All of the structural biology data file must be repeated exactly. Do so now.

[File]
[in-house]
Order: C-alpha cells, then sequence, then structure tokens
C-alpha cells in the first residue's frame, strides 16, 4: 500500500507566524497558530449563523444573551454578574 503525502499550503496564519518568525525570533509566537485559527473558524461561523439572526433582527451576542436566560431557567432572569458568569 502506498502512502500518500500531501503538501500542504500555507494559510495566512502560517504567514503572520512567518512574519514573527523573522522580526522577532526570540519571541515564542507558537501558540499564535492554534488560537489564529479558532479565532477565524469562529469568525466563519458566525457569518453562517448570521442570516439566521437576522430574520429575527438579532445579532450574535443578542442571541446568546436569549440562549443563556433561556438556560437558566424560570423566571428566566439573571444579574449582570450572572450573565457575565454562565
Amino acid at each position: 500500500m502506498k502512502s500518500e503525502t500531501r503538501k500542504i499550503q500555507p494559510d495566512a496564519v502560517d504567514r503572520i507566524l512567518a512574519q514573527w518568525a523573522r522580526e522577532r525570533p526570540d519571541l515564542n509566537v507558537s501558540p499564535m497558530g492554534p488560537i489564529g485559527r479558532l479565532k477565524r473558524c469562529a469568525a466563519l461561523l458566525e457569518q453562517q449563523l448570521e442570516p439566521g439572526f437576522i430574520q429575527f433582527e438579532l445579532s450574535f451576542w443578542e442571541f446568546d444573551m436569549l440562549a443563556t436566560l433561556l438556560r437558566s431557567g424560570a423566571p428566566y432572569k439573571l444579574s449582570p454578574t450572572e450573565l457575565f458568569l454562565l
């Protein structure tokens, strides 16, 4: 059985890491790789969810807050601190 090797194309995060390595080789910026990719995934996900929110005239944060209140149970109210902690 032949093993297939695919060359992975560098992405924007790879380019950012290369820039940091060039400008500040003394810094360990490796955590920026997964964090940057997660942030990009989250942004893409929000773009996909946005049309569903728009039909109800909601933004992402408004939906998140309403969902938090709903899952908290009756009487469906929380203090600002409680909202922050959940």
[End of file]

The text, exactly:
[in-house]
Order: C-alpha cells, then sequence, then structure tokens
C-alpha cells in the first residue's frame, strides 16, 4: 500500500507566524497558530449563523444573551454578574 503525502499550503496564519518568525525570533509566537485559527473558524461561523439572526433582527451576542436566560431557567432572569458568569 502506498502512502500518500500531501503538501500542504500555507494559510495566512502560517504567514503572520512567518512574519514573527523573522522580526522577532526570540519571541515564542507558537501558540499564535492554534488560537489564529479558532479565532477565524469562529469568525466563519458566525457569518453562517448570521442570516439566521437576522430574520429575527438579532445579532450574535443578542442571541446568546436569549440562549443563556433561556438556560437558566424560570423566571428566566439573571444579574449582570450572572450573565457575565454562565
Amino acid at each position: 500500500m502506498k502512502s500518500e503525502t500531501r503538501k500542504i499550503q500555507p494559510d495566512a496564519v502560517d504567514r503572520i507566524l512567518a512574519q514573527w518568525a523573522r522580526e522577532r525570533p526570540d519571541l515564542n509566537v507558537s501558540p499564535m497558530g492554534p488560537i489564529g485559527r479558532l479565532k477565524r473558524c469562529a469568525a466563519l461561523l458566525e457569518q453562517q449563523l448570521e442570516p439566521g439572526f437576522i430574520q429575527f433582527e438579532l445579532s450574535f451576542w443578542e442571541f446568546d444573551m436569549l440562549a443563556t436566560l433561556l438556560r437558566s431557567g424560570a423566571p428566566y432572569k439573571l444579574s449582570p454578574t450572572e450573565l457575565f458568569l454562565l
């Protein structure tokens, strides 16, 4: 059985890491790789969810807050601190 090797194309995060390595080789910026990719995934996900929110005239944060209140149970109210902690 032949093993297939695919060359992975560098992405924007790879380019950012290369820039940091060039400008500040003394810094360990490796955590920026997964964090940057997660942030990009989250942004893409929000773009996909946005049309569903728009039909109800909601933004992402408004939906998140309403969902938090709903899952908290009756009487469906929380203090600002409680909202922050959940």